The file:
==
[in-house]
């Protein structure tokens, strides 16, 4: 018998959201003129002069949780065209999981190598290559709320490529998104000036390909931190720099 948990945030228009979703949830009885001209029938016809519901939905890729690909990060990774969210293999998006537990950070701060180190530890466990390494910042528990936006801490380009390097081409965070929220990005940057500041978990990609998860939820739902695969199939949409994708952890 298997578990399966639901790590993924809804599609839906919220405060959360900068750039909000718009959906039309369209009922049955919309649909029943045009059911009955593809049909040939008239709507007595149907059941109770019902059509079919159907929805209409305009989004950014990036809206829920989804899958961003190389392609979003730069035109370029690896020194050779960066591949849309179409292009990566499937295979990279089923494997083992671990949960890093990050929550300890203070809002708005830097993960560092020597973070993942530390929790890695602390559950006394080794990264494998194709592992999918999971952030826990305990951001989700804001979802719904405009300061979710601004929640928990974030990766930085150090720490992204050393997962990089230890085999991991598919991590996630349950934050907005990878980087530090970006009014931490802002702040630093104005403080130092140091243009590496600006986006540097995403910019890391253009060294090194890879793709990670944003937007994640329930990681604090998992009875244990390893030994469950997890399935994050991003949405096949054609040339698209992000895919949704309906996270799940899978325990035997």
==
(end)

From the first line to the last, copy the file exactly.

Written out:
[in-house]
């Protein structure tokens, strides 16, 4: 018998959201003129002069949780065209999981190598290559709320490529998104000036390909931190720099 948990945030228009979703949830009885001209029938016809519901939905890729690909990060990774969210293999998006537990950070701060180190530890466990390494910042528990936006801490380009390097081409965070929220990005940057500041978990990609998860939820739902695969199939949409994708952890 298997578990399966639901790590993924809804599609839906919220405060959360900068750039909000718009959906039309369209009922049955919309649909029943045009059911009955593809049909040939008239709507007595149907059941109770019902059509079919159907929805209409305009989004950014990036809206829920989804899958961003190389392609979003730069035109370029690896020194050779960066591949849309179409292009990566499937295979990279089923494997083992671990949960890093990050929550300890203070809002708005830097993960560092020597973070993942530390929790890695602390559950006394080794990264494998194709592992999918999971952030826990305990951001989700804001979802719904405009300061979710601004929640928990974030990766930085150090720490992204050393997962990089230890085999991991598919991590996630349950934050907005990878980087530090970006009014931490802002702040630093104005403080130092140091243009590496600006986006540097995403910019890391253009060294090194890879793709990670944003937007994640329930990681604090998992009875244990390893030994469950997890399935994050991003949405096949054609040339698209992000895919949704309906996270799940899978325990035997």